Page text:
After the formal perfection of Chelsea Flower Show gardens, the relaxed atmosphere at the Hampton Court Palace Flower Show acts as a welcome contrast. There’s plenty of room to spread out in this gorgeous setting, and providing a tornado isn’t blowing or the heavens haven’t opened up, there’s nowhere nicer to be in July.
The RHS deliberately puts the emphasis on ‘grow your own’ at Hampton Court, so this is a good show for new ideas on what to grow. As well being a buying show where you can purchase plants, the other difference from Chelsea is that the RHS includes a section on Conceptual Gardens, which for me are one of the highlights of the show.
In previous years the RHS has tucked these gardens away in a corner somewhere, almost as an afterthought. This year they have been laid out along a path with plenty of room around them so that they can be viewed and experienced from 360 degrees. This year the gardens are stronger than ever.
A Fable For Tomorrow by University College Falmouth highlights the pressures faced by native British Flora, with some species facing extinction. A seed bank, dramatically parted in two acts as a ‘modern day Noah’s Ark’. The copper inside glistens against Cornish sand. Viewed from the outside this mounded garden suggests there is a siege going on, the bunker-like structure reminiscent of WWII gun turrets on the beach.
Supermodel by Alan Gardner poses the hypothesis that thinness is what now defines beauty. Tall, pink poles and tall thin plants dominate. It’s a simple, but effective idea when you see it and think about it.
Hearts and Minds Heat Sand Mines by Steve Wooster, who is a distinguished photographer as well as a designer, commemorates the fact that more than 400 soldiers have recently been killed in Iraq and Afghanistan with more suffering terrible injuries, both physical and mental. Four corridors, made from breeze block and lined with chip board, lead to a central figure. These walls are enclosed in metal gabions or cages. They are topped off by red plastic to symbolise blood. The materials are ugly and feel make-shift, again adding to the sense of disquiet. The figure in the middle, bathed by strong sunlight, suggestive of foreign climes, is made by Walter Bailey. Seen from these narrow corridors one is reminded of a sniper down an alleyway, but who is the person at the end and who is the sniper? The figure at the end seems that of universal man or woman. Around the outside, olive trees are the emblem of peace.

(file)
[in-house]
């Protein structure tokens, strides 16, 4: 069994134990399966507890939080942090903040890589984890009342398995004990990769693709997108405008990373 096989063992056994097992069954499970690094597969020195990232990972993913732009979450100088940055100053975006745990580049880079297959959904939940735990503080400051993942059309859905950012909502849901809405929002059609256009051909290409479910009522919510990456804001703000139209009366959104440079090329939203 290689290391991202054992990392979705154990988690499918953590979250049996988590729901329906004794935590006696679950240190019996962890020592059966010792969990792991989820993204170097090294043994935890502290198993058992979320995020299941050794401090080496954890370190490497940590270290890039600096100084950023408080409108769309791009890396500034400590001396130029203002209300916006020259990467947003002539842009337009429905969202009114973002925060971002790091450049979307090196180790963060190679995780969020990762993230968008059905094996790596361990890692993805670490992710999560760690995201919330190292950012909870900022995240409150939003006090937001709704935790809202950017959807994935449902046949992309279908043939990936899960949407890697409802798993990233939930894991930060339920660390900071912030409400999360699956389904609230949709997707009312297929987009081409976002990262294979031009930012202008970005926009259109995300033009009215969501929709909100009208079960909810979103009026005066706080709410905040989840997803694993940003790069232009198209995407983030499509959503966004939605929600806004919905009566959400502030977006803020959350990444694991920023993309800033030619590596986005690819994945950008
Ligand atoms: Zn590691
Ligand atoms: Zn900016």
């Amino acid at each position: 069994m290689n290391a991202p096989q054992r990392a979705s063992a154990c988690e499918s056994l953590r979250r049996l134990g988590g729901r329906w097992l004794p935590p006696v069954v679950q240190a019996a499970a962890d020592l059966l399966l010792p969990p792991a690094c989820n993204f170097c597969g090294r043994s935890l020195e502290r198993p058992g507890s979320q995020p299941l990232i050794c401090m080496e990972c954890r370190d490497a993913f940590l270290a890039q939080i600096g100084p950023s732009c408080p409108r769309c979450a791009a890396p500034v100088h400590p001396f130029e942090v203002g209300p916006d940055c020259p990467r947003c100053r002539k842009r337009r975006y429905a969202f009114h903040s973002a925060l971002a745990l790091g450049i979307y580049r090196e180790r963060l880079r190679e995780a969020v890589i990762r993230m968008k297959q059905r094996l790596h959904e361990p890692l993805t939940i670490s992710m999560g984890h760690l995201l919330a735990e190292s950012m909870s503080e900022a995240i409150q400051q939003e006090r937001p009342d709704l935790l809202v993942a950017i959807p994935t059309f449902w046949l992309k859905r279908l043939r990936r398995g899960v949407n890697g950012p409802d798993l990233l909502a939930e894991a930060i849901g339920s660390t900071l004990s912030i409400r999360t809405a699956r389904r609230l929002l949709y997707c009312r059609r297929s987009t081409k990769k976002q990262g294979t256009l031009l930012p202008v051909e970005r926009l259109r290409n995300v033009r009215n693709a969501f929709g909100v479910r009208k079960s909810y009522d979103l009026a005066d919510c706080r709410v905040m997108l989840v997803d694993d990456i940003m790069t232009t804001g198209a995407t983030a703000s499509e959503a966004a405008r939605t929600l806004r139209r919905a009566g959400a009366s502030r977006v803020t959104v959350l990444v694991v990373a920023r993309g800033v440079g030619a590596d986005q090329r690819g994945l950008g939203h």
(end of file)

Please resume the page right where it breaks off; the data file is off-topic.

The Pansy Project Garden by Paul Harfleet left me with mixed feelings. The large, shattered concrete blocks symbolising homophobic hate crime were powerful, but as a gay friend who saw it with me said: ‘I think we’ve all moved on from the idea of homosexuals being pansies’. There are so many varieties of pansy, in the strong sunlight the ones in this garden looked a little washed out and didn’t provide as much contrast to the pale concrete as they might have done. (This garden was awarded the best garden in the Conceptual Garden category, so I’m obviously out of step with judging here!)
Forces of Nature by Guy Petherham looked at the contradiction between the way we control nature and our dependence on her, showing us that we are more vulnerable than we think. A willow figure props us a tree, one of a group of silver birches which have been planted at an angle. As the wind blows the trees rustle and the figure clings on, blown a little from side to side.
My favourite garden in this catergory was Journey to Awakening by Japanese designer Makoto Tanaka (Sekitei Design). This Zen garden was created for the purpose of meditation and enlightenment. It’s a series of concentric rings: the black metal slats outside represent the 108 desires Buddhists believe cause human suffering. The reflective pool inside is our unconscious mind: you step through into it, carefully and through a narrow path. The words which are written on the outside, upside down and unintelligible make a reflection in the water the right way up: fear ….anger… the impulses which cannot always be seen from the outside but which prevent clarity in the mind. There is no denying that Japanese designers have a special affinity with light, almost as if they were taught that it’s a separate element in itself.